Hacker News new | past | comments | ask | show | jobs | submit login

Most likely scenarios, in my mind:

- An American military exercise or other secretive government maneuver, but the reporting chain of command got screwed up (suggested by all the "who ordered that?" chatter mentioned in the article), which caused a scramble that wasn't supposed to happen.

- More alarmingly, a foreign military aircraft in US airspace. (Who knows what behind the scenes posturing might have engendered it).

- Some private entity behaving very badly, and flying something big around with no transponder. This would be very interesting and sketchy indeed, as "owning an aircraft" (particularly of that size) is not something you'd undertake unless you're a pretty big organization. Who with that kind of money would take that kind of risk? Organized crime, perhaps?




I initially thought of these scenarios, but the article doesn't really mention the speed other than "it outpaced a 737".

If we had a better idea of the speed, it'd be easier to make a guess. However, I'm not sure a foreign military aircraft would be "very large", given how risky that would be, I'd envision it as a fighter jet or a Blackbird-type of aircraft.


It sounds like it’s likely to be subsonic, since whatever it is, it’s maintaining a low profile in every way beyond simply being a highly visible white paint job, and appearing on radar at all.

The ATC commentary suggests a fast relative speed, in reference to other traffic only. So, in the 600MPH to 700MPH region, it would be going faster than most air traffic, but wouldn’t cut the noisy wake of a sonic boom overflight, which means, in my mind it wasn’t going “very fast” or fast enough to put it in the same league as what qualifies for fast for any fighter or other fast military plane.

The “large” description is also vague, but suggesting as big as a passenger jet is my estimate. Perhaps not freakishly large like a KC-10 Extender, C-5 Galaxy or a C-17 Globemaster III [0,1,2]. Large, in aviation, often means “not a 2 passeneger Cessna,” to evoke not scale relative to other humans, but scale of catastrophe if it fell into a neighborhood or if a pilot had to think about colliding with such a thing, which would “win.”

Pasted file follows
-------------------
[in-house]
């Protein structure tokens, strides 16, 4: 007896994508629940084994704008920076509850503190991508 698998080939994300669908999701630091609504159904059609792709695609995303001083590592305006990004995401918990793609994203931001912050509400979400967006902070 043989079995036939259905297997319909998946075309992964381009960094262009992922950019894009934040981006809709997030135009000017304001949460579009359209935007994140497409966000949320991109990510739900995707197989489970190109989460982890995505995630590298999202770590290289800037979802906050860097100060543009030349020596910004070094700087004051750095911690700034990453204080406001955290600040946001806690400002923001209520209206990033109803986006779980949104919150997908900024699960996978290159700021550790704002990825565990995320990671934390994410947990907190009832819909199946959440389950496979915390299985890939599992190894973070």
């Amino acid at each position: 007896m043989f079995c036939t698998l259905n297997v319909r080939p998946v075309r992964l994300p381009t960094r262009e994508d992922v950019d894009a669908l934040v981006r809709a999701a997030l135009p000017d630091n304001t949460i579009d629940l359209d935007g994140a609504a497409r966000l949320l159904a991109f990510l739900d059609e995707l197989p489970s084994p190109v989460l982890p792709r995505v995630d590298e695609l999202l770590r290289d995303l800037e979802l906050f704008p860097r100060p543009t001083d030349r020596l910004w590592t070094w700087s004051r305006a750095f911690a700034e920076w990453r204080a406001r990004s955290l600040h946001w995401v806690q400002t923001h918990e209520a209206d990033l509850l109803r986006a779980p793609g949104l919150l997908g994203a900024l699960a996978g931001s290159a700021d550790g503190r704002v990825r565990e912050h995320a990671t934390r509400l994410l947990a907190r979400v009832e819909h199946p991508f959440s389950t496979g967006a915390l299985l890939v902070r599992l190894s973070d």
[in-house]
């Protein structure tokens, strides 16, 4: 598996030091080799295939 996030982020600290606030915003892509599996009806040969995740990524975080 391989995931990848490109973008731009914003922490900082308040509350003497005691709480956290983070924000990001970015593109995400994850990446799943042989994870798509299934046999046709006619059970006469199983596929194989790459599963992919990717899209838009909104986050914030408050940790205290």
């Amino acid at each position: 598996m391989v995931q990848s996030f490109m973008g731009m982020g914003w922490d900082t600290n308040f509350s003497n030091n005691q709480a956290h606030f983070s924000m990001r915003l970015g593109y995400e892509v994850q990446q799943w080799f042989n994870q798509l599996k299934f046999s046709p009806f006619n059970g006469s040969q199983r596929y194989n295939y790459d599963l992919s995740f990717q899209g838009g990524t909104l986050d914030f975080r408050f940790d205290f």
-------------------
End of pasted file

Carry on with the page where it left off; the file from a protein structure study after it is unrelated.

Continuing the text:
That said, the white paint job sounds uncharacteristic of military/government (especially skunkworks) operations, and the expanding attention of the incident, points to unexpected events.

Another hypothesis is high level leadership asking questions about actual preparedness for something that fits the profile of a sudden terrorist hijacking incident, based on peered civil aviation inputs alone, along with an undisclosed fire drill.

[0] https://en.wikipedia.org/wiki/McDonnell_Douglas_KC-10_Extend...

[1] https://en.wikipedia.org/wiki/Lockheed_C-5_Galaxy

[2] https://en.wikipedia.org/wiki/Boeing_C-17_Globemaster_III


I agree. This is something related to military. China recently unveiled their hypersonic plane. Imagine the number of trials they had to run before the launch. I’ll be surprised if those planes did not pass through U.S at high speeds.


Can someone who knows tell me whether or not disabling your transponder would make you "disappear from radar"? The two are not completely related are they? Transponder to ID you, but radar is just bouncing a return signal off you, besides being a stealth plane to begin with how would you just turn that off?


Primary radar[1] is only mostly used in larger airports or military installations. Secondary radar like ADS-B[2] has become really popular and requires the transponder on the plane to be on and working. If you switch that off, for a lot of people you do disappear.

1. https://en.wikipedia.org/wiki/Primary_radar

2. https://en.wikipedia.org/wiki/Automatic_dependent_surveillan...




Guidelines | FAQ | Support | API | Security | Lists | Bookmarklet | Legal | Apply to YC | Contact

Search: